Article Lead Image

The Morning GIF: You’re a mean one, Mr. Burns

What other references have you been missing in The Simpsons?


Lorraine Murphy


Posted on Dec 20, 2012   Updated on Jun 2, 2021, 5:07 am CDT

Here at the Daily Dot, we swap GIF images with each other every morning. Now we’re looping you in. In the Morning GIF, we feature a popular—or just plain cool—GIF we found on Reddit, Canvas, or elsewhere on the Internet.

What’s that I hear? It’s the sound of the sincerest form of flattery, gentle readers: It is the sound of a ripoff.

Excuse me. An “homage.”

Movie Simpsons is a Tumblr in the finest tradition of the Internet, the tradition of the obsessive seeker after hidden truths. The tradition of the fan who can recite all of Star Wars. The fan who can translate Wikipedia into Klingon and correct its errors. The fan who knows every continuity error in Doctor Who and has developed an elaborate theory which explains them as hidden messages to the devout.

Well, maybe not that last one; let’s leave me out of it.

Movie Simpsons finds those fleeting moments in The Simpsons which have been inspired by classic movie scenes and pairs them as GIFs with their originals. It’s James Cagney smashing a grapefruit into Mae Clark’s face in The Public Enemy, and it is also Bart smushing it into Homer’s blank mug. A quick peruse of the Tumblr brings a new appreciation for just how layered and referential The Simpsons is. Birthed in the Golden Age (or at least the Gold Plated Age) of Postmodernism, it became perfectly of its time by referencing the presumably greater past. The resonance isn’t simply in the gestures, but in the characters as well. Bart is the James Cagney thug in embryonic form.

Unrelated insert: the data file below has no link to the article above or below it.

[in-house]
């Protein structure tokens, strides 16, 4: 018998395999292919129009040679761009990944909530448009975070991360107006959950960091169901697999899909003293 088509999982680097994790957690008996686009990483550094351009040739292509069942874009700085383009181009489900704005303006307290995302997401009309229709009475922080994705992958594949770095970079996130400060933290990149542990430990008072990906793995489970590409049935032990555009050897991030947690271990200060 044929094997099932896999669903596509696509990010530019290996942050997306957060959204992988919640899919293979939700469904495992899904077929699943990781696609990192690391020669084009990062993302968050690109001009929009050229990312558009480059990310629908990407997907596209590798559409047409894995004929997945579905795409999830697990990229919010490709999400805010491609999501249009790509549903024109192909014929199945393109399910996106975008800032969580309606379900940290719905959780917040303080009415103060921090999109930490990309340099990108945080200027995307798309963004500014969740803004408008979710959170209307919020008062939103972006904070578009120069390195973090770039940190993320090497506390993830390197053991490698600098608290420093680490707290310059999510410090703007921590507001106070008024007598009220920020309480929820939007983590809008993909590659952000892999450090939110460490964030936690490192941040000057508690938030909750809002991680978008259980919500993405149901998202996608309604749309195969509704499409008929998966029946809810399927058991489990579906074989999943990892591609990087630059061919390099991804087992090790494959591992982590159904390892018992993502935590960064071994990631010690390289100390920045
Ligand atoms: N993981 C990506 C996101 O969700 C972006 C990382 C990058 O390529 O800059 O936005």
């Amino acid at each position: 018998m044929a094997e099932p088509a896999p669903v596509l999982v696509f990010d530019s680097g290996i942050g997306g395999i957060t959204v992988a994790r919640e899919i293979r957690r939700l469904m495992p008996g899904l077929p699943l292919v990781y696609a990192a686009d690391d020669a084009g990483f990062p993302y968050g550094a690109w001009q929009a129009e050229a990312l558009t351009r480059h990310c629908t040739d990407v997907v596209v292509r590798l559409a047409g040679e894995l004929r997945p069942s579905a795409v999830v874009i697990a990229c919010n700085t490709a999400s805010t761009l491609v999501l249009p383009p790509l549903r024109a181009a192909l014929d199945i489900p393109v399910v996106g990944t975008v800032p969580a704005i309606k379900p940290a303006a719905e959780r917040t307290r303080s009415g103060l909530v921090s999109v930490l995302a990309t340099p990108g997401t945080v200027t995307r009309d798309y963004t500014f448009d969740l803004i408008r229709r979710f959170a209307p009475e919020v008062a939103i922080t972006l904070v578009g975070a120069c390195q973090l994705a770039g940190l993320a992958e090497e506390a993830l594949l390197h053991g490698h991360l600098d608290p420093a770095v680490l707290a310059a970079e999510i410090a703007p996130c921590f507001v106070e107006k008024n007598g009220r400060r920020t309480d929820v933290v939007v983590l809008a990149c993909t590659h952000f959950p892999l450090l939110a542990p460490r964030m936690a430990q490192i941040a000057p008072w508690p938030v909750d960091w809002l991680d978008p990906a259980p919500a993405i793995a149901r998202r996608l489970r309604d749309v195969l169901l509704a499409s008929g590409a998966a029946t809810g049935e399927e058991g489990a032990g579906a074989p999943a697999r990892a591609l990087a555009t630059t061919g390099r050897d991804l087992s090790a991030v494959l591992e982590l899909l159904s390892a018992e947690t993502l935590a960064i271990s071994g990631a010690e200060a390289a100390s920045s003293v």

Mr. Burns, the malevolent one percenter and Homer’s heartless boss at the nuclear power plant, is rumored to have been based on Rupert Murdoch, but this GIF explains his roots even better. If his heart grew three sizes, maybe he’d even notice Waylon Smithers’ unrequited adoration (Smithers is unquestionably the Max in this rewrite). Pairing “Last Exit to Springfield” with “How the Grinch Stole Christmas”—the Boris Karloff animated version, not the nightmare fuel Jim Carrey live version—it’s clear that Burns and the Grinch are two of a kind. Er, unkind.

For more seasonal GIFs, be sure to check out our exclusive GIFcards Tumblr, featuring the work of some of the best artists on the Internet.

Share this article
*First Published: Dec 20, 2012, 9:20 am CST